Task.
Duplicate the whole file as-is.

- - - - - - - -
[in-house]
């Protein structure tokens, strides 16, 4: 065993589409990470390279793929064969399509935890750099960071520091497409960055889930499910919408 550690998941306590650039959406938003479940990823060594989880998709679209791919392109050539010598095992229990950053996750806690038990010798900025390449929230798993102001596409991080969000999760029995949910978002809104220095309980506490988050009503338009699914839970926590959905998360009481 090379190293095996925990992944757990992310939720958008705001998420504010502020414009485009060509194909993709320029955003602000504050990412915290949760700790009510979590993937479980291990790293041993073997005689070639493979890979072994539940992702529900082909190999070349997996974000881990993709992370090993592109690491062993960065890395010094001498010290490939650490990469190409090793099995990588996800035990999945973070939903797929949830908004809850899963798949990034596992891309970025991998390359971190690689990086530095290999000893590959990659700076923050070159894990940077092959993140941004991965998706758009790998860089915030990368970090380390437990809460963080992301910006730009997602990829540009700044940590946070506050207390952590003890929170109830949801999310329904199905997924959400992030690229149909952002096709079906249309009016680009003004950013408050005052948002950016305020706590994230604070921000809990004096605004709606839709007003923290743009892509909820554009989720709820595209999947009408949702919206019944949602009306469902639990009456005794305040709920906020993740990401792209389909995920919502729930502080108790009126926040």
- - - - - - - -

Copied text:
[in-house]
């Protein structure tokens, strides 16, 4: 065993589409990470390279793929064969399509935890750099960071520091497409960055889930499910919408 550690998941306590650039959406938003479940990823060594989880998709679209791919392109050539010598095992229990950053996750806690038990010798900025390449929230798993102001596409991080969000999760029995949910978002809104220095309980506490988050009503338009699914839970926590959905998360009481 090379190293095996925990992944757990992310939720958008705001998420504010502020414009485009060509194909993709320029955003602000504050990412915290949760700790009510979590993937479980291990790293041993073997005689070639493979890979072994539940992702529900082909190999070349997996974000881990993709992370090993592109690491062993960065890395010094001498010290490939650490990469190409090793099995990588996800035990999945973070939903797929949830908004809850899963798949990034596992891309970025991998390359971190690689990086530095290999000893590959990659700076923050070159894990940077092959993140941004991965998706758009790998860089915030990368970090380390437990809460963080992301910006730009997602990829540009700044940590946070506050207390952590003890929170109830949801999310329904199905997924959400992030690229149909952002096709079906249309009016680009003004950013408050005052948002950016305020706590994230604070921000809990004096605004709606839709007003923290743009892509909820554009989720709820595209999947009408949702919206019944949602009306469902639990009456005794305040709920906020993740990401792209389909995920919502729930502080108790009126926040």